“Mako, it’s you! I haven’t see you in so long!” an excited voice exploded behind him as Mako made his way towards the shed. The roof was once again covered in heavy layers of snow, the wooden ceiling weighed down like a mother carrying her child in a cloth pouch tied around her body. The men had shoveled some of the snow off onto the ground the day they had buried Martha, but the continuous storms had brought it all back again.


Not recognising the voice at first – his ears had become blocked from the wining of the wind within a few moments of crossing the snowy yard – Mako turned back to see Ari’s beaming face peeping out of an old, tattered brown rug, bits of fur sown onto the fabric sticking out in random patches. Two enormous green eyes stared back at him as Mako made him way back through the yard and waited as Ari clumsily climbed over the low wooden fence and landed in a heap of crispy white snow. A few more days of storms and there would be no fence to climb over.


Still beaming, Ari stood there, huddled in the brown rug as Mako stared back, unsure of what to think of the attire.


“You should be at home, it’s cold.” He hadn’t meant for it, but the words that escaped his lips were cold, like the air. A puff of it escaped from his mouth as he spoke and he immediately tightened his lips again to keep the warmth inside. It would do no one any good if he froze out here.


“What’s gotten into you, Mako?” Ari hopped on one foot, trying to balance, the bits of fur on the rug swishing in the movement like blades of green grass in a summer’s breeze. It was a comical scene, but Mako couldn’t bring himself to laugh.


“Martha died.” Another puff of air escaped his mouth, but this time Mako ignored it. He would have to talk if he didn’t want to upset Ari. She could be such a pain sometimes, but she was a friend nonetheless.


“Martha? Oh no.” A ginger speck of frizzy hair peeped from out of the rug as Ari moved her head to the side, tilting it till her eyes were aligned vertically. Mako blinked. She was so strange sometimes. Disorienting.

“You weren’t at the funeral.” It wasn’t a criticism, just a statement, but Mako saw Ari’s eyes suddenly well with tears. He had hurt her. He hadn’t meant to. But the winter would make any man harsh, even a little one on the cusp of his thirteenth birthday. And after everything that had happened, Mako certainly felt more like a man than a boy. Without the necessity to act like a man, he would have eagerly gone back to a life of worriless obliviousness. But could he go back now?


“Gran passed away that same day. We had a little funeral on the other side of town.” Ari’s voice was barely a whisper but the tremour in it instantly broke Mako’s reverie. “We couldn’t have a proper burial though. God will be angry, mamma said. She said if we don’t bury granny on the third day God will be angry. But we had to bury her on the fourth because that is when the winds stopped for a bit.”


“I understand.” Mako touched his hand to Ari’s shoulder and the girl pressed into him for a hug, her rug coming off her head completely and the rest of her thick red hair escaping from the ragged fabric. “Us, too.”


“I’m sorry.” Ari pushed herself back a little and looked into Mako’s eyes, tears gone now as she tried to smile at him. Mako forced a little smile in return.


“It’s alright. It’s the storm.”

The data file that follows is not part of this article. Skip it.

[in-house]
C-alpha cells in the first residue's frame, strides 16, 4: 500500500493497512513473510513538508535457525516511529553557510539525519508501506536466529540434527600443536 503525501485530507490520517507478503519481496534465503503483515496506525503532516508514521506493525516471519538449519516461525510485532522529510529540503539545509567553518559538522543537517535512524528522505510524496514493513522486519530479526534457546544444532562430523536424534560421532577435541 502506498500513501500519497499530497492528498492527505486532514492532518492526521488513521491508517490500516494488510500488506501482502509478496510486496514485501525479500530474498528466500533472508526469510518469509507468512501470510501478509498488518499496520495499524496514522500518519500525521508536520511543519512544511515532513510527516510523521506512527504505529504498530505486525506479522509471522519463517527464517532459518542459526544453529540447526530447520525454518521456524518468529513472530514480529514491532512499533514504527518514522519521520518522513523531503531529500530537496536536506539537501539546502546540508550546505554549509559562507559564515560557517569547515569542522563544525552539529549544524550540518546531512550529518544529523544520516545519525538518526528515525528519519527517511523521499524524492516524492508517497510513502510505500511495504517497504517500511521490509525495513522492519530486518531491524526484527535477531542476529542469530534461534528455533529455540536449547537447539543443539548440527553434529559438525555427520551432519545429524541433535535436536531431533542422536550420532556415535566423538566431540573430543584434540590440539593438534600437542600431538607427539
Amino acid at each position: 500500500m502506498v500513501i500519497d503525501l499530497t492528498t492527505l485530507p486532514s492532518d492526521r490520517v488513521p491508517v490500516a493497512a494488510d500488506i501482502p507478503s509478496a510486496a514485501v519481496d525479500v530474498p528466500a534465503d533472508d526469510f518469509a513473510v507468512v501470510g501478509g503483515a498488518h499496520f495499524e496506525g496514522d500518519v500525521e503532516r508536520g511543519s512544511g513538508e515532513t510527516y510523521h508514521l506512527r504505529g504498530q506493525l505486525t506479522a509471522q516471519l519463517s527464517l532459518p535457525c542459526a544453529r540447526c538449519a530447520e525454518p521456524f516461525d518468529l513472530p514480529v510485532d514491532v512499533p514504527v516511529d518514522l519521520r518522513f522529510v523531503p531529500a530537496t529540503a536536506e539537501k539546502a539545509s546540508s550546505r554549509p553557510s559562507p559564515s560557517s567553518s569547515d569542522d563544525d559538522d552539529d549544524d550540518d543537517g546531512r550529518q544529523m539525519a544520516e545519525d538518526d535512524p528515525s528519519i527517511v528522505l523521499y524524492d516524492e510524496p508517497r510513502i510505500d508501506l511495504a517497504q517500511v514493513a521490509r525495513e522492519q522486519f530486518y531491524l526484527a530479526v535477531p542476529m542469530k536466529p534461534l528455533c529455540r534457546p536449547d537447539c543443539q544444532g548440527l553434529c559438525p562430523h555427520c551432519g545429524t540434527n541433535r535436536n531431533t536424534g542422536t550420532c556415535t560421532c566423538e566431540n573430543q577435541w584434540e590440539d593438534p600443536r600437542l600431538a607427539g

“Yes, the storms-” A bout of coughing suddenly struck Ari and she turned away from Mako as the fit seized her. When she could breathe properly she spoke again, but her voice was filled with a rougher texture Mako hadn’t noticed before. It worried him.


“Ari, you’re sick.”


“Mamma says my lungs rattle whenever I speak; that’s what’s making my voice raspy. She put her ear to my chest yesterday before putting me to bed and said my lungs were rattling. I wasn’t sure what she meant, but she said not to worry just yet. She did say I couldn’t go out today though, but I still went!” Ari bounced around Mako, her ginger curls jumping up and down with her as she trod a path of disjointed footsteps in the snow around Mako.


Mako shook his head and turned back to the shed. He still hadn’t gotten the meat. Eliza was probably worried for him and would come outside soon wondering what had happened to him. She shouldn’t go outside. She shouldn’t get the cough.


Coughs are dangerous, Mako reflected as he untied a piece of meat from where it hung from the wooden beams of the little shed. The hairs on his neck stood on end. It was chilly in the shed. He hoped the cows were faring alright in their stalls adjoining the shed on its outer side. They were sheltered from the wind there, but it was still cold.


Ari had been squirming around, breaking up mounds of snow, tossing the flakes around with her weather-beaten boots. As Mako pulled down another flank from the beam above him a hysterical bout of coughing resounded, echoing against the wooden walls of the shed.


Coughs get you sick. And then they kill you. Mako grimaced.


“Come on, Ari, let’s get you warmed up. I’m sure mamma has something warm cooking on the stove that could help that cough of yours.”


As Mako led the way past Ari and back to the snow-covered house he tried not to stare too long at the blueness in his friend’s lips. Had that always been there? It worried him.


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wooden ceiling weighed down like a mother carrying her child in a cloth pouch. You use imagery so well. This is just one example of many.

Couple of spelling things: sown - sewn, wining - whining

I'm so glad you have introduced Ari. You show the interaction between these two friends well and the dialogue is sparse but well used. We hear them say important things about each other and their relationship. I thought this was a great chapter as it advanced the story, helped us realise there are neighbours and other people in the village. Yet hanging over them all is the 'cough'.

Keep the chapters coming.